It's tough to read too much into summer league assignments. There are a number of times where a player will impress while playing for one team and parlay that into an eventual contract with another team.
But it's still difficult to see a situation where Kabongo would succeed with the current Heat roster. Both Dwayne Wade and LeBron James tend to dominate the ball, with James passing out of the post to kick the ball around to shooters. So typically, the Heat have performed the best when they've surrounded those two with outside shooters, the main weakness in Kabongo's game. In fact, the Heat often operated with a backcourt of Wade and Ray Allen, without a true point guard.
The downside of playing on a team with a true "point forward" or point wing, the role that both James and Wade are known to play, is that there just isn't a need for a ball-dominating point guard to run the show. Michael Jordan and Scottie Pippen succeeded in a similar role with John Paxson and later Steve Kerr at point guard. And Mario Chalmers has earned a spot largely by shooting 41 percent from three, with his backup Norris Cole making 36 percent, and that's from the NBA three-point line. Can Kabongo fill that role? Not likely. He shot just under 30 percent from the college line this year, and beyond that, made just 12 percent of his two-point jumpers.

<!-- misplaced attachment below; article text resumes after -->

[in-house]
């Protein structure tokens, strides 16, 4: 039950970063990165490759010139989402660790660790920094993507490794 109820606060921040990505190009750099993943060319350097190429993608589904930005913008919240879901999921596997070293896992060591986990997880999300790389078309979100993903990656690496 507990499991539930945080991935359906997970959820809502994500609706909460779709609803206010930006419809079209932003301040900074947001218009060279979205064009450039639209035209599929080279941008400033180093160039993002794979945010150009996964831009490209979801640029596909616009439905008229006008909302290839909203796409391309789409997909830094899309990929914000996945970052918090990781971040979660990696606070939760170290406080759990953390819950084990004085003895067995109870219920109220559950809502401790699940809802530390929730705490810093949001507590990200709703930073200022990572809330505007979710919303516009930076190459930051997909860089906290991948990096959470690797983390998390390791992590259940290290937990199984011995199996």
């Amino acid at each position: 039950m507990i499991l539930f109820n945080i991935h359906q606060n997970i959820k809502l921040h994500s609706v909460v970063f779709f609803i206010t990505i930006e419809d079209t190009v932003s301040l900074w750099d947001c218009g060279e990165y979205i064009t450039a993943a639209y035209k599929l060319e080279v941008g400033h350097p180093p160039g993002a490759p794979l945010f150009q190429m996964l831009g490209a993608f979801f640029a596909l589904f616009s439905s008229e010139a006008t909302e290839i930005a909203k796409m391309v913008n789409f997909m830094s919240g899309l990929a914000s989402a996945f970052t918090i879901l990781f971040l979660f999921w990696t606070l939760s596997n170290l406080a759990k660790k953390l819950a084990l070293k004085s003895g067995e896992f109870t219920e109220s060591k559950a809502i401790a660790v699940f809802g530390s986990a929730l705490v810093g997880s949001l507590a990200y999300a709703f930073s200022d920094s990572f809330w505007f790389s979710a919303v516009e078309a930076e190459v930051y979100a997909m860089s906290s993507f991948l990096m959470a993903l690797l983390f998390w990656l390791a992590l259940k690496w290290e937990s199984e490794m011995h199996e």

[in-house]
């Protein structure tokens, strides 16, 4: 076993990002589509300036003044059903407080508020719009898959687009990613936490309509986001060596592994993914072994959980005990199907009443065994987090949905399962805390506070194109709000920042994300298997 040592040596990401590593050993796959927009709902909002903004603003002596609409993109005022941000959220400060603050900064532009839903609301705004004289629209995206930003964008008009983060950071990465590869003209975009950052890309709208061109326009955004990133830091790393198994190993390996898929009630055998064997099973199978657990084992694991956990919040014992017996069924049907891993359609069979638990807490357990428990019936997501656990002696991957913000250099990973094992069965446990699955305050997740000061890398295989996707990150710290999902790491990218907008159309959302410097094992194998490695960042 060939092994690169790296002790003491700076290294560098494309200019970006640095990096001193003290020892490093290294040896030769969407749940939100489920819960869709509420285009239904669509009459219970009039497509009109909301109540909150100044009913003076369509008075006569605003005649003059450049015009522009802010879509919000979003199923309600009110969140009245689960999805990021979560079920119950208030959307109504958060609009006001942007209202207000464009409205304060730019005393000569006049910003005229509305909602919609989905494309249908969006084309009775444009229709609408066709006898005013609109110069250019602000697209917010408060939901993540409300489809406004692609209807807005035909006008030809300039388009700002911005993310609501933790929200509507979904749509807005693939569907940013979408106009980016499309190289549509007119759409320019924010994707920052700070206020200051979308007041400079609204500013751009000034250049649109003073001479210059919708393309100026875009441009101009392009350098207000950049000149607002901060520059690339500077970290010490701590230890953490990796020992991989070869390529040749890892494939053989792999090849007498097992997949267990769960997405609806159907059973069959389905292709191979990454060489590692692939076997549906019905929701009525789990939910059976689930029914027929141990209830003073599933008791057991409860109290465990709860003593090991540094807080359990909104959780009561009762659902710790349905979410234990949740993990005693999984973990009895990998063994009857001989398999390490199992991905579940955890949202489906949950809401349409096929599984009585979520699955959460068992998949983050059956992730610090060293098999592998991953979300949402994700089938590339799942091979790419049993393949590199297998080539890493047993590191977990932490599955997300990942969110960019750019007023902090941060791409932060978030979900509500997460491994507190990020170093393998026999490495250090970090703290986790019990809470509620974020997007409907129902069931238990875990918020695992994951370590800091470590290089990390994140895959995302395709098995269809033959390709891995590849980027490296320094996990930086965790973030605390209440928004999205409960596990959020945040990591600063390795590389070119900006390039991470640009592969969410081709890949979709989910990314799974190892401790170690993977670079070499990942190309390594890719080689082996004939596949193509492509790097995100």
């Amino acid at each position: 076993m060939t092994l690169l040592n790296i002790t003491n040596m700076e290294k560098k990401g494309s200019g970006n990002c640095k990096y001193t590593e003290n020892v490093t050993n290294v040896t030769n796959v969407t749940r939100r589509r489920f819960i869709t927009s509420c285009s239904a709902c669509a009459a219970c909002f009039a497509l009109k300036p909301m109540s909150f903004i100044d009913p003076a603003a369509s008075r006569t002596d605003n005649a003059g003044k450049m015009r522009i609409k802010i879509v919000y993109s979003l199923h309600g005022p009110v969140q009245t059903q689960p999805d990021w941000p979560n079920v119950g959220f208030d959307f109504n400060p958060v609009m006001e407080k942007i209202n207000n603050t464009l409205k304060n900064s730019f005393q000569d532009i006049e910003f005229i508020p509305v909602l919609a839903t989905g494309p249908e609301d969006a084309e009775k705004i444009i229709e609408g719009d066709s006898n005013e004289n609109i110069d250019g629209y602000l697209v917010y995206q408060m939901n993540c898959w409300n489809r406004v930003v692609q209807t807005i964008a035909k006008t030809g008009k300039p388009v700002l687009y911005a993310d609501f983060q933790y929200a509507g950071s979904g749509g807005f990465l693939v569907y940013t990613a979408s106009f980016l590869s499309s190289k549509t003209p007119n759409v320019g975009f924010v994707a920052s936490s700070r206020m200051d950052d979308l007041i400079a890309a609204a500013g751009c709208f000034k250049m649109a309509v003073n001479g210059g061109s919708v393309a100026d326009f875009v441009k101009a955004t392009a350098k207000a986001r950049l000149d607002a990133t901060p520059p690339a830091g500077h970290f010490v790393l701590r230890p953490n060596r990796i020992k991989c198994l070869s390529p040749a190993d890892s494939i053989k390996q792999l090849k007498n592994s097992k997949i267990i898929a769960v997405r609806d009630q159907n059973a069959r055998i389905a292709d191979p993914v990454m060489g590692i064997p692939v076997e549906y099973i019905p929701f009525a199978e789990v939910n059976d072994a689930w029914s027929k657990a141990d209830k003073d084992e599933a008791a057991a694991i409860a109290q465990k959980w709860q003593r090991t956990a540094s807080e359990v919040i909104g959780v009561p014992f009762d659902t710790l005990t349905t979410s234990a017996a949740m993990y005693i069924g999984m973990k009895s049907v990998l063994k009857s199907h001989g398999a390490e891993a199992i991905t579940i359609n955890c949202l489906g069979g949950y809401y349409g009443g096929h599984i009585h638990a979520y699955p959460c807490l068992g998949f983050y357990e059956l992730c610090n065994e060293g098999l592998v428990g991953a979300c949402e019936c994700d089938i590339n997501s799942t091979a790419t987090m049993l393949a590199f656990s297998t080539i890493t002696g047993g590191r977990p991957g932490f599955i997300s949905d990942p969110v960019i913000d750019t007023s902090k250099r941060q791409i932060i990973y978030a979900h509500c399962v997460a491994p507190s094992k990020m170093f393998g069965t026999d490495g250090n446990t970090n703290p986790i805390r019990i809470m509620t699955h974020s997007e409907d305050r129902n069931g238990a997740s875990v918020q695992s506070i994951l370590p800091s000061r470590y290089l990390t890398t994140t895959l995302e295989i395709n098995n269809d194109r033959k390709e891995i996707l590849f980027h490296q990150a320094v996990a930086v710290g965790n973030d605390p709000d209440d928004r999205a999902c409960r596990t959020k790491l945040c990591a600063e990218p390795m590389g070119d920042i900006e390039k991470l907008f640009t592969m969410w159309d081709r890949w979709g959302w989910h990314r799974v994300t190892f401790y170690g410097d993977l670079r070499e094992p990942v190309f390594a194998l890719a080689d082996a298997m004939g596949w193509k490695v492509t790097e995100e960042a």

But at the same time, the NBA isn't necessarily about single seasons, and James might be gone from the Heat as soon as his contract runs out after this season. If James leaves, it could revert the Heat back to a more "traditional" approach, with the point guard running the show for Wade and others. So in a longer-term sense, if Kabongo can make the Heat program, develop this year in-and-out of the NBA Developmental League, he could be rewarded for his persistence.
The key, of course, will be patience on the Heat's part. And patience isn't necessarily an attribute that a ton of NBA franchises have in bulk. Some, like the San Antonio Spurs — a landing spot that might have been good for Kabongo, though he would have had to fight off buddy and former Longhorn Cory Joseph — excel at that trait. Others do not.
Then there's this: Kabongo's agent is also James's agent, and the move to grab Kabongo can be seen as an attempt to appease him to help give the Heat a better shot at James. Most believe that it's a long-shot that James stays, which, ironically enough, could be the best-case scenario for Kabongo.
Because of Kabongo's length (6-3 with a 6-6 wingspan), his athleticism and his chops at running a team, he's a great pickup outside of the draft, one of the few undrafted free agents with legitimate NBA starting point guard potential. But in the NBA, it's as much about fit and timing as it is about skill level, and with no real money invested in Kabongo, he'll have to get things right to carve out a place.